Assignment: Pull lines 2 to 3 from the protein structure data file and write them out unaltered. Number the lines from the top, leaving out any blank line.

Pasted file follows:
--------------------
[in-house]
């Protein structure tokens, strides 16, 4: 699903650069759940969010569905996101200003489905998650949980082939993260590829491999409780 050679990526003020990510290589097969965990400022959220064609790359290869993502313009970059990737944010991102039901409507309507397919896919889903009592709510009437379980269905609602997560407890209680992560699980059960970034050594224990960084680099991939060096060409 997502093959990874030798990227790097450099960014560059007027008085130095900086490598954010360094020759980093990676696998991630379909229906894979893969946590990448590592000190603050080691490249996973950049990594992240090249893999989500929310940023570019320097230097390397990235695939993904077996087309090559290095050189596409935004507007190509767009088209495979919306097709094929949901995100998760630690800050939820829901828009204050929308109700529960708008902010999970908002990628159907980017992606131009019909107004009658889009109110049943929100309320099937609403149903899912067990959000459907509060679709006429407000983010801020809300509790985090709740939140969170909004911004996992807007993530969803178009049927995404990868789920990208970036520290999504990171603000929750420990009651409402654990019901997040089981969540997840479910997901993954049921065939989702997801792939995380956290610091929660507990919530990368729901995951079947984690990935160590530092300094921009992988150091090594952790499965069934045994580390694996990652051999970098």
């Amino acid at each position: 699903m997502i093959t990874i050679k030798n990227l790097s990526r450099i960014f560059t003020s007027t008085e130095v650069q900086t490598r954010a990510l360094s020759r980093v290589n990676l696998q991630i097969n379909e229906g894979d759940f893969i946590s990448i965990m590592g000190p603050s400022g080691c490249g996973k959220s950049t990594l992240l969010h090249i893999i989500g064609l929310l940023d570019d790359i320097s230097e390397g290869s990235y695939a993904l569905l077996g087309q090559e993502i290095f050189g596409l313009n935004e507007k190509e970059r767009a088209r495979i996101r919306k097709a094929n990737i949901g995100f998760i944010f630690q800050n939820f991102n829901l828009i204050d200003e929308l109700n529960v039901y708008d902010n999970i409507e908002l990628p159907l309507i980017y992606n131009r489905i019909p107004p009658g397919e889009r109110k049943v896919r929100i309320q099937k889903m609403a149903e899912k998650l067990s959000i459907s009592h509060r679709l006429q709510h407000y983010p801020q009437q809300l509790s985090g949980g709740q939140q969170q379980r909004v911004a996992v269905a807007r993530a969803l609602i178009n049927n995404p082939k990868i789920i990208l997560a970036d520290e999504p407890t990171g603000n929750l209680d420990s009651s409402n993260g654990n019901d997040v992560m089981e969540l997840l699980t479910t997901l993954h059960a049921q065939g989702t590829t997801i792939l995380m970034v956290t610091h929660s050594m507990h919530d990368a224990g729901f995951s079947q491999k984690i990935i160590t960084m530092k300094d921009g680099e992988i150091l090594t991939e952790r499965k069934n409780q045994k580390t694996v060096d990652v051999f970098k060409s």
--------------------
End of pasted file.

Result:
């Protein structure tokens, strides 16, 4: 699903650069759940969010569905996101200003489905998650949980082939993260590829491999409780 050679990526003020990510290589097969965990400022959220064609790359290869993502313009970059990737944010991102039901409507309507397919896919889903009592709510009437379980269905609602997560407890209680992560699980059960970034050594224990960084680099991939060096060409 997502093959990874030798990227790097450099960014560059007027008085130095900086490598954010360094020759980093990676696998991630379909229906894979893969946590990448590592000190603050080691490249996973950049990594992240090249893999989500929310940023570019320097230097390397990235695939993904077996087309090559290095050189596409935004507007190509767009088209495979919306097709094929949901995100998760630690800050939820829901828009204050929308109700529960708008902010999970908002990628159907980017992606131009019909107004009658889009109110049943929100309320099937609403149903899912067990959000459907509060679709006429407000983010801020809300509790985090709740939140969170909004911004996992807007993530969803178009049927995404990868789920990208970036520290999504990171603000929750420990009651409402654990019901997040089981969540997840479910997901993954049921065939989702997801792939995380956290610091929660507990919530990368729901995951079947984690990935160590530092300094921009992988150091090594952790499965069934045994580390694996990652051999970098």
């Amino acid at each position: 699903m997502i093959t990874i050679k030798n990227l790097s990526r450099i960014f560059t003020s007027t008085e130095v650069q900086t490598r954010a990510l360094s020759r980093v290589n990676l696998q991630i097969n379909e229906g894979d759940f893969i946590s990448i965990m590592g000190p603050s400022g080691c490249g996973k959220s950049t990594l992240l969010h090249i893999i989500g064609l929310l940023d570019d790359i320097s230097e390397g290869s990235y695939a993904l569905l077996g087309q090559e993502i290095f050189g596409l313009n935004e507007k190509e970059r767009a088209r495979i996101r919306k097709a094929n990737i949901g995100f998760i944010f630690q800050n939820f991102n829901l828009i204050d200003e929308l109700n529960v039901y708008d902010n999970i409507e908002l990628p159907l309507i980017y992606n131009r489905i019909p107004p009658g397919e889009r109110k049943v896919r929100i309320q099937k889903m609403a149903e899912k998650l067990s959000i459907s009592h509060r679709l006429q709510h407000y983010p801020q009437q809300l509790s985090g949980g709740q939140q969170q379980r909004v911004a996992v269905a807007r993530a969803l609602i178009n049927n995404p082939k990868i789920i990208l997560a970036d520290e999504p407890t990171g603000n929750l209680d420990s009651s409402n993260g654990n019901d997040v992560m089981e969540l997840l699980t479910t997901l993954h059960a049921q065939g989702t590829t997801i792939l995380m970034v956290t610091h929660s050594m507990h919530d990368a224990g729901f995951s079947q491999k984690i990935i160590t960084m530092k300094d921009g680099e992988i150091l090594t991939e952790r499965k069934n409780q045994k580390t694996v060096d990652v051999f970098k060409s």